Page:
Polygamy

As a former Mormon, the history of Polygamy has always been quit fascinating to me. Polygamy is important to study because historically, it was much more prominent, but currently common in many different cultures for various reasons. Polygamy relates to sociology because it involves many different households in different cultures. It is currently (and has been for some time) illegal in the United States, but is praised in other places.

Richard Schaefer, a known writer and sociologist, describes a Polygamist as “an individual having several husbands or wives simultaneously” (Schaefer, 2012:215). Family is defined by Schaefer as “a set of people who are related by blood, marriage (or some other agreed-upon relationship), or adoption, who share the primary responsibility for reproduction and caring for members of society (Schaefer,2012:213).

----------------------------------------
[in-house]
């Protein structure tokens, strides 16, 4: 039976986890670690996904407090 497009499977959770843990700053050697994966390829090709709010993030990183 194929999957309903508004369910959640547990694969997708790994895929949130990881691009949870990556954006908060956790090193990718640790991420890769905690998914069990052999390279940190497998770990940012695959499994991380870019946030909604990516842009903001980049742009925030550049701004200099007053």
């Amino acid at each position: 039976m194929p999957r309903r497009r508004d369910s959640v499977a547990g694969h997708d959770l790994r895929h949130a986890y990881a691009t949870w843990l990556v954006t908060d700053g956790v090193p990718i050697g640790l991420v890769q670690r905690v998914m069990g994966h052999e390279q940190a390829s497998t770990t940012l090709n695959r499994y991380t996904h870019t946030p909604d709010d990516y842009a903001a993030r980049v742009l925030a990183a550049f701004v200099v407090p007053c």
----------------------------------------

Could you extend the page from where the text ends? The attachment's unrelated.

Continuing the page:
A functionalist might explain Polygamy by pointing out the reproductive purposes; which, many years ago, in order to keep the populations growing during times of battle or sickness, a man may need to have multiple wives. Or, the purposes of protection: In order to maintain a functional family while having several children in one home, they might need more than one wife or more than one working husband. Or status: A man or woman who has multiple spouses might be seen as important, or Godly, even. Moreover, this phenomenon has manifest and latent functions. A manifest function may be that in order to obtain a sense of structure and order around a household, more parents when the father is off at war (or something similar) may make things work better. As a latent function, they may end up fighting for time and attention with the wife/husband. However, functionalists would have a hard time explaining the rarity in Polyandry – where a woman has several husbands – and how it decreases their status in certain places.